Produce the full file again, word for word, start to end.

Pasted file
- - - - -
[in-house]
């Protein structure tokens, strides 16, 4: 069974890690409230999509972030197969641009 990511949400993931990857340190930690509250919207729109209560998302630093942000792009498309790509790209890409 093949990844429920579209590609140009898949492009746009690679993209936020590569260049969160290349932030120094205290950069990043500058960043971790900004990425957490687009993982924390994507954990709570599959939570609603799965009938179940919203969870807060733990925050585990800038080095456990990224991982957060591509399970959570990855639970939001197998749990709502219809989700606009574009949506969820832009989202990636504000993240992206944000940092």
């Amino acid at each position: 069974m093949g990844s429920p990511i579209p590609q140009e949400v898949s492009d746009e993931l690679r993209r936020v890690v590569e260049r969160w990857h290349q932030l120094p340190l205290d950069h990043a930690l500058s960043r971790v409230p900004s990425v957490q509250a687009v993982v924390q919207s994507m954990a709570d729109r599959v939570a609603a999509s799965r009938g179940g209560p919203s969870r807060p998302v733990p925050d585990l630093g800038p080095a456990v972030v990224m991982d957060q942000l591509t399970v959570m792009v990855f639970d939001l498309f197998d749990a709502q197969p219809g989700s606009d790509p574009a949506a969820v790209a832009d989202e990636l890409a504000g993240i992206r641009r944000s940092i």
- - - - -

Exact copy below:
[in-house]
């Protein structure tokens, strides 16, 4: 069974890690409230999509972030197969641009 990511949400993931990857340190930690509250919207729109209560998302630093942000792009498309790509790209890409 093949990844429920579209590609140009898949492009746009690679993209936020590569260049969160290349932030120094205290950069990043500058960043971790900004990425957490687009993982924390994507954990709570599959939570609603799965009938179940919203969870807060733990925050585990800038080095456990990224991982957060591509399970959570990855639970939001197998749990709502219809989700606009574009949506969820832009989202990636504000993240992206944000940092």
């Amino acid at each position: 069974m093949g990844s429920p990511i579209p590609q140009e949400v898949s492009d746009e993931l690679r993209r936020v890690v590569e260049r969160w990857h290349q932030l120094p340190l205290d950069h990043a930690l500058s960043r971790v409230p900004s990425v957490q509250a687009v993982v924390q919207s994507m954990a709570d729109r599959v939570a609603a999509s799965r009938g179940g209560p919203s969870r807060p998302v733990p925050d585990l630093g800038p080095a456990v972030v990224m991982d957060q942000l591509t399970v959570m792009v990855f639970d939001l498309f197998d749990a709502q197969p219809g989700s606009d790509p574009a949506a969820v790209a832009d989202e990636l890409a504000g993240i992206r641009r944000s940092i």